Enjoy Spring, Your Lawn Without Sacrificing Your Health

A look at how the chemicals and machinery we use in attaining the perfect lawn have made us ill.

Ahhh, the sights and sounds of spring! Birds are singing their beautiful songs. Fragrant, eye popping blooms are all around. If you’re like me, after the long New England winter, you love to go outside and get your hands dirty, uncover the grill, or kick around a ball.

Looking at a myriad of gardening tools and tips – one thing is clear: the application of toxic pesticides, herbicides and insecticides where we eat, play and relax has some unintended and alarming consequences.

An increasing number of studies show a correlation between lower IQ and exposure to chemicals, as well as ADHD, certain cancers and other serious ailments. I’m also skeptical about using a product, which requires a hazardous materials warning label and makes it unsafe to be around.

A perfectly manicured lawn comes at a price often not advertised by the manufacturer of Roundup, which not only creates an unsafe area for humans, but also creates ecological deserts.

What can you do to limit exposure? Skip the big box stores and head-on down to support your local nursery and garden store like Mahoney’s, Russell’s and Needham Garden Center, where you’ll get expert advice and access to many organic soil amendments. Some of the popular alternatives to Scott’s 4-Step Plan are Organica 4-Step Organic Lawn Program, Neptune's Harvest Organic Fish and Seaweed Fertilizer and Jonathan Green Organic 4-Step Program.

A natural approach to lawn and garden care – also means looking at native plants that require little care and water after they have been established. Hardy, native, low-maintenance grasses such as those found in Pearl’s Premium lawn seed are a great alternative to the water-hogging seeds packaged by commercial varieties that are not climate tested.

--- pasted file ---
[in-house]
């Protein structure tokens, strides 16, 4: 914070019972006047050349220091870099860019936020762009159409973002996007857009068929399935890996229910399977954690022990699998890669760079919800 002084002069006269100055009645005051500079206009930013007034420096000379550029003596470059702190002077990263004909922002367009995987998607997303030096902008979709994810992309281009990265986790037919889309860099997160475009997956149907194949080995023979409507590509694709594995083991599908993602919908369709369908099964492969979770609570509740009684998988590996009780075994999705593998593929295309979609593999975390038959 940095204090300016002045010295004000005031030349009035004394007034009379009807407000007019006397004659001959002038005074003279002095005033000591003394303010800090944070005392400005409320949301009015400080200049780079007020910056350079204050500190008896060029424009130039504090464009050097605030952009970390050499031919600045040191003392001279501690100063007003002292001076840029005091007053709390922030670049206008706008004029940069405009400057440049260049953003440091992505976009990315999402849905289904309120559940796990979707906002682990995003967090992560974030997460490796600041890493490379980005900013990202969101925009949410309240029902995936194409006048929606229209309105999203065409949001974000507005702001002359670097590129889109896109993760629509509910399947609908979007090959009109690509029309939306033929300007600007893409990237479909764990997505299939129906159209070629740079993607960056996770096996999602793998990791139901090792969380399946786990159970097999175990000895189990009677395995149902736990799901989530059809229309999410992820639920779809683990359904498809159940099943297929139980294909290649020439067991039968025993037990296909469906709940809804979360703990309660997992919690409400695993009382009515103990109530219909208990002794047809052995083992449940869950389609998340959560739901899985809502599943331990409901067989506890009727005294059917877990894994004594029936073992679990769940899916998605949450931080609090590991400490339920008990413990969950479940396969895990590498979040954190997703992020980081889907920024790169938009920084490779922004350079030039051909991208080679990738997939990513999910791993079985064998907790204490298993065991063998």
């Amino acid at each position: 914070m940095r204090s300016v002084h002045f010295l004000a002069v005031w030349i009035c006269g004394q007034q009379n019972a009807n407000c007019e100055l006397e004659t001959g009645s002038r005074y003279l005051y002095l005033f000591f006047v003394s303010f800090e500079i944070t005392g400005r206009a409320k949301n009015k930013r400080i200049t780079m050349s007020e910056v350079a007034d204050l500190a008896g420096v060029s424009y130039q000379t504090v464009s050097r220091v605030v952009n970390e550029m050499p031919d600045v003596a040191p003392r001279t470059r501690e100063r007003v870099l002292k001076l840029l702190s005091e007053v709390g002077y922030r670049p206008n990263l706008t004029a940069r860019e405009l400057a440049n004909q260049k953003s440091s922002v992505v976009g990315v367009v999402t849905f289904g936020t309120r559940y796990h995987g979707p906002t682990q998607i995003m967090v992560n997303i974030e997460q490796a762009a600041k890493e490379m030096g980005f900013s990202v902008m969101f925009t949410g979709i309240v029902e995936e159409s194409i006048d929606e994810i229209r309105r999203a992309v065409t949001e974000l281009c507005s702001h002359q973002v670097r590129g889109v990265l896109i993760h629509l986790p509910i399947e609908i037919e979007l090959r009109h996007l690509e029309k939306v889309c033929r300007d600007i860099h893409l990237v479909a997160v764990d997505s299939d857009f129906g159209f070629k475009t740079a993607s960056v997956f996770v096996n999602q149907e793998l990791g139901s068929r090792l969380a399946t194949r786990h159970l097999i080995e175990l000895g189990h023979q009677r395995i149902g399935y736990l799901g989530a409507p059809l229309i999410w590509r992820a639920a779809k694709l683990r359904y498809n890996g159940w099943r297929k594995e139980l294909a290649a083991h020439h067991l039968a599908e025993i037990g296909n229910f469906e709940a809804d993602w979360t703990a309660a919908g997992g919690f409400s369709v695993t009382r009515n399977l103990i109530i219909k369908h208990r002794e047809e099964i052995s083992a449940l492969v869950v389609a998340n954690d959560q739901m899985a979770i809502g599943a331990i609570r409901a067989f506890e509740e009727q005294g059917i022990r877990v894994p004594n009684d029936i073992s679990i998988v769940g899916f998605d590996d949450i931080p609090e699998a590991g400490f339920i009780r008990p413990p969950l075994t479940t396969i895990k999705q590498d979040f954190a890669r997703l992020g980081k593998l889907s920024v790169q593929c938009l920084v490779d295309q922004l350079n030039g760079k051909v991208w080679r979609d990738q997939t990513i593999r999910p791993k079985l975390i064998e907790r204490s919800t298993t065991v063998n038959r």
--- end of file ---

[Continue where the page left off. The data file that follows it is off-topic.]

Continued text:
Using native flowers, shrubs and trees also provides food and shelter to (beneficial) insects and birds that can be a part of your Integrated Pest Management (IPM) strategy to help keep unwanted visitors at bay. Soil fertility and biological diversity is not something that comes out of a spray bottle – as with most other things in life, there are no quick fixes.

Another unwelcomed sight (and sound) of spring are leaf-blowers, whose noise and air pollution have slowly creeped into our suburban lawn-care routine. Though it may seem like they are effective tools they are actually causing a lot of harm. Road dust containing heavy metals from spent auto fuel, fine particulate matter and mold spores from leaf and yard litter contribute to and trigger asthma attacks and other negative environmental impacts.

In addition to air pollution, they contribute to noise pollution that has been shown to increase stress, anxiety and decrease the quality of life. Walking in the dust bowl created in the wake of blowers is not pleasant either – creating a dis-incentive for us to enjoy the outdoors, as no one wants to be covered in dust. Because most leaf-blowers are gas powered and contain zero pollution controls, the workers, neighbors and other bystanders breathe in carbon monoxide and nitrous oxide that are criteria pollutants and contribute to smog formation.

Luckily, if this is not how we want to enjoy our yards, we have a choice. In his book, Second Nature, Michael Pollan reminds us that lawns should not be artificial, chemically-supported, untouchable landscapes, but rather that we should enjoy our yards  for their aesthetics, relaxation and practical reasons.

This spring, I encourage you to consider organic lawn treatment options (especially if you have children who put things into their mouths). Instead of blowing dust onto your neighbor’s house, ask your landscaper to use a rake or better yet do it yourself and skip the stuffy gym.

If you have not yet experienced the satisfaction of snipping some fresh parsley or plucking a red tomato off a vine, perhaps this is the year to give gardening a try. Maybe you will plant a butterfly garden that attracts Monarchs, or feeds cardinals and other birds with berries in the winter?

By learning more about how the health of our environment affects our health, we can begin to make choices that are better for us and the environment. A perfect lawn should not come at the expense of our health – besides, a few dandelions never killed anyone!


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